2015 Theses Doctoral
The Regulation and Function of RGK Proteins on Voltage-Gated Calcium Channel Physiology
Rad/Rem/Rem2/Gem/Kir (RGK) proteins are Ras-like GTPases with diverse (and expanding) functions including: regulating cytoskeleton dynamics, cell proliferation, synaptogenesis, and inhibition of high voltage-dependent calcium (CaV) channels. Furthermore, they have tissue-specific distribution with Rem and Rad most highly expressed in the heart. Indeed, the importance of Rem and Rad in the cardiovascular system is underscored by a number of studies linking them to disease states including cardiac hypertrophy, cardiac fibrosis, and inflammation. A hallmark feature of RGK proteins is their ability to inhibit current through CaV channels (ICa) and in fact, they are recognized as the most potent endogenous inhibitors of ICa. However, how RGK proteins are regulated and what their physiological role is are unknown. Understanding these points is critical for defining the patho-physiological roles of RGK proteins. My thesis work contributes towards the RGK field on two fronts: First, we demonstrate that RGK proteins are non-canonical G-proteins in the context of their ability to undergo nucleotide regulation and second, we reveal a novel paradigm of RGK-mediated inhibition on CaV channels. In Chapters 2 and 3, we show that Rem and Rad are are non-canonical G-proteins with respect to the regulatory role of their guanine nucleotide binding pocket (GNBP). Canonical Raslike G-proteins contain a conserved G-domain that encompass a GNBP and is important for guanine nucleotide binding and hydrolysis. Since RGK proteins also possess a G-domain and GNBP as well as demonstrate bona fide nucleotide binding, it was initially thought that they were regulated in a manner similar to other Ras proteins. However, subsequent studies suggested that RGK proteins may not obey such a classical model and as a result, the regulatory role of their GNBP in the G-domain was unclear. By using a wide range of functional measurements (CaV1.2 currents, Ca2+ transients, β-subunit binding), we demonstrate that RGK proteins Rem and Rad are non-canonical G-proteins. Utilizing point mutants that abolish GTPbinding and prevent GTPase activity (RemT94N and RadS105N), we show that only some cellular functions are dependent on an operational nucleotide binding pocket while others are unperturbed. Specifically, Rem- and Rad-mediated inhibition of ICa is independent of guanine nucleotide regulation whereas protein interactions with the b-subunit of CaV channels (CaVβ) and protein stability are sensitive to nucleotide regulation. We also discover skeletal and cardiac actin to be novel binding partners of Rem. And lastly, we observe differences between the effects of Rem and Rad on their degree of ICa inhibition in cardiac myocytes. Thus, Rem and Rad are non-canonical G-proteins with respect to the regulatory role of their GNBP. In collaboration with a close colleague, Akil Puckerin, Chapter 4 reveals a novel mechanism behind RGK-mediated inhibition of ICa. Together, we show RGK proteins display different modes of inhibition against specific CaV channels and that we can utilize this property to design calcium channel blockers which inhibit CaV channels in an isoform specific manner. We demonstrate this by designing Rem and Rad mutants which have diminished CaVβ capacity, termed Rem-βNULL and Rad-βNULL, respectively. Characterization of these mutants using wholecell patch clamp experiments revealed that Rem-βNULL inhibits only CaV1.2 whereas Rad-βNULL inhibits only CaV1.2 and CaV2.2. Thus, our results describe the first genetically encoded calcium channel blocker that can selectively distinguish amongst L-type channels. Altogether, this thesis work contributes towards our understanding of RGK protein regulation function and the underlying mechanisms by which they inhibit ICa. These findings advance the field both from a mechanistic and physiological standpoint, and will be of great importance towards investigating the patho-physiological role of RGK proteins.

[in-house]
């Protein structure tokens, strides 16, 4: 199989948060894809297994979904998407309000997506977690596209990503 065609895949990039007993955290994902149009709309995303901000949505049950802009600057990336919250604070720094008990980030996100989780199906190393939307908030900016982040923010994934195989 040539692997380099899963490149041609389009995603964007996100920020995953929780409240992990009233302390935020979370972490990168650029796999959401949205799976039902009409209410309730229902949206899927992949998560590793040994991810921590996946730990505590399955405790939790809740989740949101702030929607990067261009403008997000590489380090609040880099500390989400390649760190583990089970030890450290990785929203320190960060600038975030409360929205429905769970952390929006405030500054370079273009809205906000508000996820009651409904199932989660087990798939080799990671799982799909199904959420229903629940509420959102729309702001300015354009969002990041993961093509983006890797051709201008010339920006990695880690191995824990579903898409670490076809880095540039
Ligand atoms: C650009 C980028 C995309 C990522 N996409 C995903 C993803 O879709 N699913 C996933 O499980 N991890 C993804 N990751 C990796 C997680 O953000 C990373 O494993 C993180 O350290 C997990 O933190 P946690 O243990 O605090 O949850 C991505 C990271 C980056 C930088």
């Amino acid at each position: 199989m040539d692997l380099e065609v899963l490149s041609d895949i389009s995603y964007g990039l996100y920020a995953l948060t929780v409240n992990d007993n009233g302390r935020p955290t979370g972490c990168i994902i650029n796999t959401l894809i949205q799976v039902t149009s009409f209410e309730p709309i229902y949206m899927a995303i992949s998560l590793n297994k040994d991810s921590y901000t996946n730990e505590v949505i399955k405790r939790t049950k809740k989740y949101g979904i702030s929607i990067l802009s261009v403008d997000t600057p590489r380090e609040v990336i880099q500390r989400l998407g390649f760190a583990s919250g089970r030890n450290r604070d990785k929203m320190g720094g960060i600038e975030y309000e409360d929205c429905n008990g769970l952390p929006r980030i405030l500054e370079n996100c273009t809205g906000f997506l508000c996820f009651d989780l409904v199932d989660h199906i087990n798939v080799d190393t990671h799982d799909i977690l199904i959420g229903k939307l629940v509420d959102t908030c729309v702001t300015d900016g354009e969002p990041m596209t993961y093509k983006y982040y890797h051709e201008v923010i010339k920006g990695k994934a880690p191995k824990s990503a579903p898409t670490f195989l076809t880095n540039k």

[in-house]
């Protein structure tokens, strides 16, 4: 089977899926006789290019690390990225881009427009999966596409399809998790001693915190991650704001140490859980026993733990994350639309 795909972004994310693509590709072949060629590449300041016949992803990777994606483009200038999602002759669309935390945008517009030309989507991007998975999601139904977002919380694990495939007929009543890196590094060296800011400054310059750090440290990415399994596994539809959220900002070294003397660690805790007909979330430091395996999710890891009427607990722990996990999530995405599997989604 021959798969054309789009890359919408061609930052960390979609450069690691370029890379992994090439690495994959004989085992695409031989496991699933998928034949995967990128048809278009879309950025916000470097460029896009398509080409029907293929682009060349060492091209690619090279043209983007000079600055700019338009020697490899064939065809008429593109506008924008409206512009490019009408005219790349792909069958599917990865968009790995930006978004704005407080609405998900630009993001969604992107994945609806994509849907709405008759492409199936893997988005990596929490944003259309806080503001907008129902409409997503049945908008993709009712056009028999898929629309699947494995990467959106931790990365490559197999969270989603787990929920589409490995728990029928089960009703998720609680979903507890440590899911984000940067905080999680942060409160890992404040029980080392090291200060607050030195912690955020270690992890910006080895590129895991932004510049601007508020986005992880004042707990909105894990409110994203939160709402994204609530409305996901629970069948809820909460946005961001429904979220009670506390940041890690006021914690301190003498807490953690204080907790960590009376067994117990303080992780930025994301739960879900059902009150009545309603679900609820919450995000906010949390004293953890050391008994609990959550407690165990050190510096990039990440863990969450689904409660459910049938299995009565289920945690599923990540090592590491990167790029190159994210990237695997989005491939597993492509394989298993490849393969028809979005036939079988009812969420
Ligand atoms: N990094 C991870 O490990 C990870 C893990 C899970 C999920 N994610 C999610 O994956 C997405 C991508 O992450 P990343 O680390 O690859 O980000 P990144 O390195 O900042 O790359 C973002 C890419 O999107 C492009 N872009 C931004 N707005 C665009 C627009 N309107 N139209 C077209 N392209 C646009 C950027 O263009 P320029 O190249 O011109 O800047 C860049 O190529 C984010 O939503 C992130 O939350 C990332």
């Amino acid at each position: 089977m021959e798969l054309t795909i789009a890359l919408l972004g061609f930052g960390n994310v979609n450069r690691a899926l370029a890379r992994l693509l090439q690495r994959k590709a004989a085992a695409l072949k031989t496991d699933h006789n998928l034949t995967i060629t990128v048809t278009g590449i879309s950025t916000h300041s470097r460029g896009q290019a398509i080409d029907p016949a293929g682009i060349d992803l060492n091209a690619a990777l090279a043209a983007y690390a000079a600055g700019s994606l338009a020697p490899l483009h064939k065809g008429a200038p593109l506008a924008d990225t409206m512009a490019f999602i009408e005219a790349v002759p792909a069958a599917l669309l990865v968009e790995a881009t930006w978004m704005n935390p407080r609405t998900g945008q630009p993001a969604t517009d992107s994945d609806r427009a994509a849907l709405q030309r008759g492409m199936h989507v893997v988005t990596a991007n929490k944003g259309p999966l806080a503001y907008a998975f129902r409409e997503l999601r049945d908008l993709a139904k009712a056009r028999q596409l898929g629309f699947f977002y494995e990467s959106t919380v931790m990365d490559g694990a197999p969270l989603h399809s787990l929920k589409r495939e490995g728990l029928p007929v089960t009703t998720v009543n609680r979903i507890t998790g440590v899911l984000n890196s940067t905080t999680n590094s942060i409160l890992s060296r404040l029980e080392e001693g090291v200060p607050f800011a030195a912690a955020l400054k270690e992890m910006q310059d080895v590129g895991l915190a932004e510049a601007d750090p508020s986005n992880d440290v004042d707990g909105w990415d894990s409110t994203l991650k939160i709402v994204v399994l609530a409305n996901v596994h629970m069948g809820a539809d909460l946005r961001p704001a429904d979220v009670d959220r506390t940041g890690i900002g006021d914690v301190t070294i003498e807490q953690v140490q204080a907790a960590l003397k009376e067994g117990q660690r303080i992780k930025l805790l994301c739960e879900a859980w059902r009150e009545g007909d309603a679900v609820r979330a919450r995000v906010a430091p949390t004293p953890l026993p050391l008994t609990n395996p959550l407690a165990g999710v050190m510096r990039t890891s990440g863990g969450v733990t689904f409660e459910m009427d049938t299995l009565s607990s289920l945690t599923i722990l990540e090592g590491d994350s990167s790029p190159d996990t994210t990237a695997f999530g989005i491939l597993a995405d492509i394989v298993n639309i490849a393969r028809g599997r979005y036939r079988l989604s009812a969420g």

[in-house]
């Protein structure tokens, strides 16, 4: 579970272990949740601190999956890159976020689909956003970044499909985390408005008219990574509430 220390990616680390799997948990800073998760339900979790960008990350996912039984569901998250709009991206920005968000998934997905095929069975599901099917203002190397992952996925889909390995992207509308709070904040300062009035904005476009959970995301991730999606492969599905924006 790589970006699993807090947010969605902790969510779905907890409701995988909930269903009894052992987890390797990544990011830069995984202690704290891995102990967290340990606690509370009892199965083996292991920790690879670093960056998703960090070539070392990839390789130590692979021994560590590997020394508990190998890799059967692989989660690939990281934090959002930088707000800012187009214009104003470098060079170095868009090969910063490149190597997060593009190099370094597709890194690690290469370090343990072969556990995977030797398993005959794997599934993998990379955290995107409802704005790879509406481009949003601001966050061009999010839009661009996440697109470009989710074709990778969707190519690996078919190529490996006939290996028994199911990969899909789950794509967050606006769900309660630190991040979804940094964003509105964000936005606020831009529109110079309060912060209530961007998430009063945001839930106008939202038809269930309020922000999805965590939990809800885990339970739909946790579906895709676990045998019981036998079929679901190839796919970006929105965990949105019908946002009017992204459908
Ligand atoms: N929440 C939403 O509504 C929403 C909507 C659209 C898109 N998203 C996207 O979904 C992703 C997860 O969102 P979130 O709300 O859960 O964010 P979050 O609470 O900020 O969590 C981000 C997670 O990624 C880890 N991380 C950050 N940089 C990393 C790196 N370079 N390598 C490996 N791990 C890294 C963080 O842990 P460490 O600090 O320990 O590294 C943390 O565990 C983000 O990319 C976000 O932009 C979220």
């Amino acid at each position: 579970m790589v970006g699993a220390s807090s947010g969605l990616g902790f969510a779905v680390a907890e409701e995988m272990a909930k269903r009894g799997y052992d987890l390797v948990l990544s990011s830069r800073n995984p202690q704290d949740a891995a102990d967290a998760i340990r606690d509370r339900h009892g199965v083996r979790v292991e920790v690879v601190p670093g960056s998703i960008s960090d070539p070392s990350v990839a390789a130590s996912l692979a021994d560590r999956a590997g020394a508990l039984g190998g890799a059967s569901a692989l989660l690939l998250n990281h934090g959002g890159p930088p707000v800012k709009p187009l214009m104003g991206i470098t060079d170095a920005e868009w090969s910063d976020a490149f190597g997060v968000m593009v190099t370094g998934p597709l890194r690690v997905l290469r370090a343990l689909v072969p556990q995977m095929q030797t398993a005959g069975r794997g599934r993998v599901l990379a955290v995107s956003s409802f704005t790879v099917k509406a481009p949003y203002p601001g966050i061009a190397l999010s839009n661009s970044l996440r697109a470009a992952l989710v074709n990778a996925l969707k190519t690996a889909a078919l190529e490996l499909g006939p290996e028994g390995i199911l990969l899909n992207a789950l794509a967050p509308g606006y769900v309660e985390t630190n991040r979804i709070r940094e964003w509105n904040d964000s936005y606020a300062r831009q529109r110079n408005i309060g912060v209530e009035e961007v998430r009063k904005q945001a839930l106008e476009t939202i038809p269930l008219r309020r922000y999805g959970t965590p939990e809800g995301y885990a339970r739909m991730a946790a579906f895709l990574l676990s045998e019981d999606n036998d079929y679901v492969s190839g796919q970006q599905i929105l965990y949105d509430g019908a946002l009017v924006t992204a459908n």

- Chang_columbia_0054D_12557.pdf binary/octet-stream 12.1 MB Download File
More About This Work
- Academic Units
- Cellular Physiology and Biophysics
- Thesis Advisors
- Colecraft, Henry M.
- Ph.D., Columbia University
- Published Here
- March 17, 2015